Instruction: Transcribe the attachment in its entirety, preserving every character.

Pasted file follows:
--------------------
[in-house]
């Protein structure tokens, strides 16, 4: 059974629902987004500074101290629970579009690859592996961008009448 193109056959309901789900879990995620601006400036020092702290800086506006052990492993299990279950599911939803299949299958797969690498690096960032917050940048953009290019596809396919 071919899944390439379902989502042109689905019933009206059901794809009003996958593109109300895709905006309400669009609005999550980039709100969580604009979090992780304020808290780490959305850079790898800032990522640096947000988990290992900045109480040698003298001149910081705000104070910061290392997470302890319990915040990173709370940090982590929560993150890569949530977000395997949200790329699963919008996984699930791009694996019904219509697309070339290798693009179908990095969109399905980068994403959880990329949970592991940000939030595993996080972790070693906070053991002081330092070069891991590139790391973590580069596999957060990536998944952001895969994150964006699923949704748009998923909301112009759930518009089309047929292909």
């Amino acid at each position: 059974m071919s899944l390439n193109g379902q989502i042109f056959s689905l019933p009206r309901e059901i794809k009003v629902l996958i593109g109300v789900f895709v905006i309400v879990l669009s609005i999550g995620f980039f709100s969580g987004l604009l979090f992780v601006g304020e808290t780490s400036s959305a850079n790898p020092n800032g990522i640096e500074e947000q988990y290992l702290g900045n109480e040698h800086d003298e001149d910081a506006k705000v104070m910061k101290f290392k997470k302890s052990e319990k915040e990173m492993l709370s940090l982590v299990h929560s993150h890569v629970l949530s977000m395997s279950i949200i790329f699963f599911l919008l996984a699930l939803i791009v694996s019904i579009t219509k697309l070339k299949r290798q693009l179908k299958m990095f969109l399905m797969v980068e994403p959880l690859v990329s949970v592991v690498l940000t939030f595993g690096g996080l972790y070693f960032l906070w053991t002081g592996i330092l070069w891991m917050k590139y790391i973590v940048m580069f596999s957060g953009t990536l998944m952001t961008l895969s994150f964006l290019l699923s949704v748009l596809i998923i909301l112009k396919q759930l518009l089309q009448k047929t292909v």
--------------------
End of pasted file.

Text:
[in-house]
């Protein structure tokens, strides 16, 4: 059974629902987004500074101290629970579009690859592996961008009448 193109056959309901789900879990995620601006400036020092702290800086506006052990492993299990279950599911939803299949299958797969690498690096960032917050940048953009290019596809396919 071919899944390439379902989502042109689905019933009206059901794809009003996958593109109300895709905006309400669009609005999550980039709100969580604009979090992780304020808290780490959305850079790898800032990522640096947000988990290992900045109480040698003298001149910081705000104070910061290392997470302890319990915040990173709370940090982590929560993150890569949530977000395997949200790329699963919008996984699930791009694996019904219509697309070339290798693009179908990095969109399905980068994403959880990329949970592991940000939030595993996080972790070693906070053991002081330092070069891991590139790391973590580069596999957060990536998944952001895969994150964006699923949704748009998923909301112009759930518009089309047929292909």
């Amino acid at each position: 059974m071919s899944l390439n193109g379902q989502i042109f056959s689905l019933p009206r309901e059901i794809k009003v629902l996958i593109g109300v789900f895709v905006i309400v879990l669009s609005i999550g995620f980039f709100s969580g987004l604009l979090f992780v601006g304020e808290t780490s400036s959305a850079n790898p020092n800032g990522i640096e500074e947000q988990y290992l702290g900045n109480e040698h800086d003298e001149d910081a506006k705000v104070m910061k101290f290392k997470k302890s052990e319990k915040e990173m492993l709370s940090l982590v299990h929560s993150h890569v629970l949530s977000m395997s279950i949200i790329f699963f599911l919008l996984a699930l939803i791009v694996s019904i579009t219509k697309l070339k299949r290798q693009l179908k299958m990095f969109l399905m797969v980068e994403p959880l690859v990329s949970v592991v690498l940000t939030f595993g690096g996080l972790y070693f960032l906070w053991t002081g592996i330092l070069w891991m917050k590139y790391i973590v940048m580069f596999s957060g953009t990536l998944m952001t961008l895969s994150f964006l290019l699923s949704v748009l596809i998923i909301l112009k396919q759930l518009l089309q009448k047929t292909v």